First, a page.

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Show me the money! Or so the saying goes. Implying that talk is cheap and facts are the only thing that matters. But there is another thing we are being asked to do with money and that is put it where our mouth is. So evidence is not quite enough. We have to also be willing to act on it and demonstrate a personal commitment to our facts.
As so often, folk wisdom has outlined two contradictory dictums that get applied based on the parameters of a given situation. On one account, evidence is all that is needed. Wheras an alternative interpretation claims that evidence is only sufficient when backed up by personal commitment.
I’ve recently come across two approaches to the same issue that resonate with my own, namely claiming that evidence cannot be divorced from the personal commitment of its wielder. As such it needs to be constantly interrogated from all perspectives, including the ones that come from “scientific method” but not relying solely on them.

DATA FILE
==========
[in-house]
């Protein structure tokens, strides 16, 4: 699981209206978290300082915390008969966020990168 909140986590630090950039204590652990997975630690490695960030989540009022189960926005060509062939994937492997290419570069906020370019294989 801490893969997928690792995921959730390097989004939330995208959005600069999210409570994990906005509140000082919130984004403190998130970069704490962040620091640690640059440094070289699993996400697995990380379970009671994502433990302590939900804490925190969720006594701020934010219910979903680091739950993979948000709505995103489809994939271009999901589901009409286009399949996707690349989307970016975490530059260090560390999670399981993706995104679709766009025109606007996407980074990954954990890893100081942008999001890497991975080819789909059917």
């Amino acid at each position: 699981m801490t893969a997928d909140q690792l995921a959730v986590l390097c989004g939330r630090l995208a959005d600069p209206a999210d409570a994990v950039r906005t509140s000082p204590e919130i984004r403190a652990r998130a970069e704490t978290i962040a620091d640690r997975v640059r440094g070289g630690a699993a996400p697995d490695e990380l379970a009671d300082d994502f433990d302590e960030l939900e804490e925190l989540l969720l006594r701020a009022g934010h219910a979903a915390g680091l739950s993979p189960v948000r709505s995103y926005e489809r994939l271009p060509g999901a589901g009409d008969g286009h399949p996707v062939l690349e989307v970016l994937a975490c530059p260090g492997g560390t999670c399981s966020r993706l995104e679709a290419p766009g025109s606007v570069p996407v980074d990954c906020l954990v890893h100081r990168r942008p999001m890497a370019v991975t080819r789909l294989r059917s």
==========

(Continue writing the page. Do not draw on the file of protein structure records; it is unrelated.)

This is crucial for anybody claiming to adhere to evidence-based practice. Because the evidence is not just out there. It is always in the hands of someone caught (as we all are) within a complex web of ethical commitments. Sure, we can point to a number of contexts where lack of evidence was detrimental (vaccinations). But we can equally easily find examples of evidence being the wrong thing to have (UK school league tables, eugenics). History of science demonstrates both incorrect conlusions being drawn from correct facts (ether), and correct conclusions being drawn form incorrect facts (including aircraft construction as Ira Flatow showed). I am not aware of any research quantifying the proportion of these respective positions. Intuitively, one would feel inclined to conclude that mostly the correct facts have led to the correct conclusions and incorrect ones to the wrong ones but we have been burned before.
That’s why I particularly liked what Mark Kleiman had to say at the end of his lecture on Evidence-based practice in policing:
“The notion that we can substitute method for common sense, a very wide-spread notion, is wrong. We’re eventually going to have to make judgments. Evidence-based practice is a good slogan, but it’s not a method in the Cartesian sense. It does not guarantee that what we’re going to do is right.”